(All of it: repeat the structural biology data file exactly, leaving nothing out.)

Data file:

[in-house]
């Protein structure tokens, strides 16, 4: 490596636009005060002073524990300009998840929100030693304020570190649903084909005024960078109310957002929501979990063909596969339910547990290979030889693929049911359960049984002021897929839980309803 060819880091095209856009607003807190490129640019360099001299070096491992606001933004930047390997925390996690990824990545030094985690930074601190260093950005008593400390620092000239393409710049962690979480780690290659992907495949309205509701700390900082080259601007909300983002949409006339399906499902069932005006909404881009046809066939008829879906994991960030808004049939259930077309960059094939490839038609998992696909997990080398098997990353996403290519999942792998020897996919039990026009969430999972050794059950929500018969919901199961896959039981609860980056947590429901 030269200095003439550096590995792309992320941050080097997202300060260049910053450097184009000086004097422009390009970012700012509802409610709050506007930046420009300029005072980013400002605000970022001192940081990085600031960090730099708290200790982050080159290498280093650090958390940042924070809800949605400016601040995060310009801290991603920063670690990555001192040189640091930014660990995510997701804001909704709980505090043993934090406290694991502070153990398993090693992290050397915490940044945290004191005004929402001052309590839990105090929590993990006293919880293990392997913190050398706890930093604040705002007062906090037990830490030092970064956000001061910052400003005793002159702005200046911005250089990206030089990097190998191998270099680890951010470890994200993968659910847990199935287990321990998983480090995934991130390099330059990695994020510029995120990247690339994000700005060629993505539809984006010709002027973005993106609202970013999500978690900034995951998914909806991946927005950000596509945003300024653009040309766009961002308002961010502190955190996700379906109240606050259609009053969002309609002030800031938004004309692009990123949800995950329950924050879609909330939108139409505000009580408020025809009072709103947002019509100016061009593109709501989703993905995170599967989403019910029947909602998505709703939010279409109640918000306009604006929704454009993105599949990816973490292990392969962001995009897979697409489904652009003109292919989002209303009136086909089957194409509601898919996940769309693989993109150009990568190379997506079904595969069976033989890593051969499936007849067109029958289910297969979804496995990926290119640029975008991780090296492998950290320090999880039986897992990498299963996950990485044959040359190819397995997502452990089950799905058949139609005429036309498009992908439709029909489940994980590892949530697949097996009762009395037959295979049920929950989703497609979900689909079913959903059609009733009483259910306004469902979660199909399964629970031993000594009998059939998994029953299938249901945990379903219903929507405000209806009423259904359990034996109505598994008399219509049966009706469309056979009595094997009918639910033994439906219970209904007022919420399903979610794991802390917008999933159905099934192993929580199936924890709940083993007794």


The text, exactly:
[in-house]
């Protein structure tokens, strides 16, 4: 490596636009005060002073524990300009998840929100030693304020570190649903084909005024960078109310957002929501979990063909596969339910547990290979030889693929049911359960049984002021897929839980309803 060819880091095209856009607003807190490129640019360099001299070096491992606001933004930047390997925390996690990824990545030094985690930074601190260093950005008593400390620092000239393409710049962690979480780690290659992907495949309205509701700390900082080259601007909300983002949409006339399906499902069932005006909404881009046809066939008829879906994991960030808004049939259930077309960059094939490839038609998992696909997990080398098997990353996403290519999942792998020897996919039990026009969430999972050794059950929500018969919901199961896959039981609860980056947590429901 030269200095003439550096590995792309992320941050080097997202300060260049910053450097184009000086004097422009390009970012700012509802409610709050506007930046420009300029005072980013400002605000970022001192940081990085600031960090730099708290200790982050080159290498280093650090958390940042924070809800949605400016601040995060310009801290991603920063670690990555001192040189640091930014660990995510997701804001909704709980505090043993934090406290694991502070153990398993090693992290050397915490940044945290004191005004929402001052309590839990105090929590993990006293919880293990392997913190050398706890930093604040705002007062906090037990830490030092970064956000001061910052400003005793002159702005200046911005250089990206030089990097190998191998270099680890951010470890994200993968659910847990199935287990321990998983480090995934991130390099330059990695994020510029995120990247690339994000700005060629993505539809984006010709002027973005993106609202970013999500978690900034995951998914909806991946927005950000596509945003300024653009040309766009961002308002961010502190955190996700379906109240606050259609009053969002309609002030800031938004004309692009990123949800995950329950924050879609909330939108139409505000009580408020025809009072709103947002019509100016061009593109709501989703993905995170599967989403019910029947909602998505709703939010279409109640918000306009604006929704454009993105599949990816973490292990392969962001995009897979697409489904652009003109292919989002209303009136086909089957194409509601898919996940769309693989993109150009990568190379997506079904595969069976033989890593051969499936007849067109029958289910297969979804496995990926290119640029975008991780090296492998950290320090999880039986897992990498299963996950990485044959040359190819397995997502452990089950799905058949139609005429036309498009992908439709029909489940994980590892949530697949097996009762009395037959295979049920929950989703497609979900689909079913959903059609009733009483259910306004469902979660199909399964629970031993000594009998059939998994029953299938249901945990379903219903929507405000209806009423259904359990034996109505598994008399219509049966009706469309056979009595094997009918639910033994439906219970209904007022919420399903979610794991802390917008999933159905099934192993929580199936924890709940083993007794």